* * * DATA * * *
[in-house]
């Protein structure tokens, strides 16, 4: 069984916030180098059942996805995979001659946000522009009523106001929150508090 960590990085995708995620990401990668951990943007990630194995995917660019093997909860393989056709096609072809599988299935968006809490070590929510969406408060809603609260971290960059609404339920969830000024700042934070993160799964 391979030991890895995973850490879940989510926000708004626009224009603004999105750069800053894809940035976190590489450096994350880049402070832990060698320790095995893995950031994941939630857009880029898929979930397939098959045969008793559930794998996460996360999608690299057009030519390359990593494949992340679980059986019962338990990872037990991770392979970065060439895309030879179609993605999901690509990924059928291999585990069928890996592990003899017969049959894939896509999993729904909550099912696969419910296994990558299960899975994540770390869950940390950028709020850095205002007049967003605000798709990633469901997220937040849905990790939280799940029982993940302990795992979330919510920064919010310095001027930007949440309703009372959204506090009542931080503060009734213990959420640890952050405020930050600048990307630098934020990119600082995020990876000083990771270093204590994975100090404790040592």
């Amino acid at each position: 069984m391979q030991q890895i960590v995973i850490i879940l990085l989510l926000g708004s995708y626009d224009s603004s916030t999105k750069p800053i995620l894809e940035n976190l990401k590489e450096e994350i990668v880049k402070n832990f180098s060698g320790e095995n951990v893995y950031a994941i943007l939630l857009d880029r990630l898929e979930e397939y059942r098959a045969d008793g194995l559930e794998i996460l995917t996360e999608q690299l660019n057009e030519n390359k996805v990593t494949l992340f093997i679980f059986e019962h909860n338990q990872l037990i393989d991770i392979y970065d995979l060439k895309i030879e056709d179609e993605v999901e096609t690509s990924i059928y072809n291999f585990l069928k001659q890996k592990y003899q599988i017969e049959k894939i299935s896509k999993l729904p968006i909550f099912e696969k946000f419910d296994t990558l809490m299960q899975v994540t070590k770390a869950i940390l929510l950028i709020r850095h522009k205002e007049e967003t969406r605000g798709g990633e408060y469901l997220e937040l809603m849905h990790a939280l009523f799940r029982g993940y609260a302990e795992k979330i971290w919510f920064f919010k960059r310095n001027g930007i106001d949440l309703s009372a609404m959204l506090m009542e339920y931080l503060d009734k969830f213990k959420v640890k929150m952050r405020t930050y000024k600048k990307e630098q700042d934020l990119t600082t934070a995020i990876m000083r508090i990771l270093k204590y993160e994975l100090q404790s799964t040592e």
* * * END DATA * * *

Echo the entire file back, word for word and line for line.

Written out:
[in-house]
């Protein structure tokens, strides 16, 4: 069984916030180098059942996805995979001659946000522009009523106001929150508090 960590990085995708995620990401990668951990943007990630194995995917660019093997909860393989056709096609072809599988299935968006809490070590929510969406408060809603609260971290960059609404339920969830000024700042934070993160799964 391979030991890895995973850490879940989510926000708004626009224009603004999105750069800053894809940035976190590489450096994350880049402070832990060698320790095995893995950031994941939630857009880029898929979930397939098959045969008793559930794998996460996360999608690299057009030519390359990593494949992340679980059986019962338990990872037990991770392979970065060439895309030879179609993605999901690509990924059928291999585990069928890996592990003899017969049959894939896509999993729904909550099912696969419910296994990558299960899975994540770390869950940390950028709020850095205002007049967003605000798709990633469901997220937040849905990790939280799940029982993940302990795992979330919510920064919010310095001027930007949440309703009372959204506090009542931080503060009734213990959420640890952050405020930050600048990307630098934020990119600082995020990876000083990771270093204590994975100090404790040592």
């Amino acid at each position: 069984m391979q030991q890895i960590v995973i850490i879940l990085l989510l926000g708004s995708y626009d224009s603004s916030t999105k750069p800053i995620l894809e940035n976190l990401k590489e450096e994350i990668v880049k402070n832990f180098s060698g320790e095995n951990v893995y950031a994941i943007l939630l857009d880029r990630l898929e979930e397939y059942r098959a045969d008793g194995l559930e794998i996460l995917t996360e999608q690299l660019n057009e030519n390359k996805v990593t494949l992340f093997i679980f059986e019962h909860n338990q990872l037990i393989d991770i392979y970065d995979l060439k895309i030879e056709d179609e993605v999901e096609t690509s990924i059928y072809n291999f585990l069928k001659q890996k592990y003899q599988i017969e049959k894939i299935s896509k999993l729904p968006i909550f099912e696969k946000f419910d296994t990558l809490m299960q899975v994540t070590k770390a869950i940390l929510l950028i709020r850095h522009k205002e007049e967003t969406r605000g798709g990633e408060y469901l997220e937040l809603m849905h990790a939280l009523f799940r029982g993940y609260a302990e795992k979330i971290w919510f920064f919010k960059r310095n001027g930007i106001d949440l309703s009372a609404m959204l506090m009542e339920y931080l503060d009734k969830f213990k959420v640890k929150m952050r405020t930050y000024k600048k990307e630098q700042d934020l990119t600082t934070a995020i990876m000083r508090i990771l270093k204590y993160e994975l100090q404790s799964t040592e």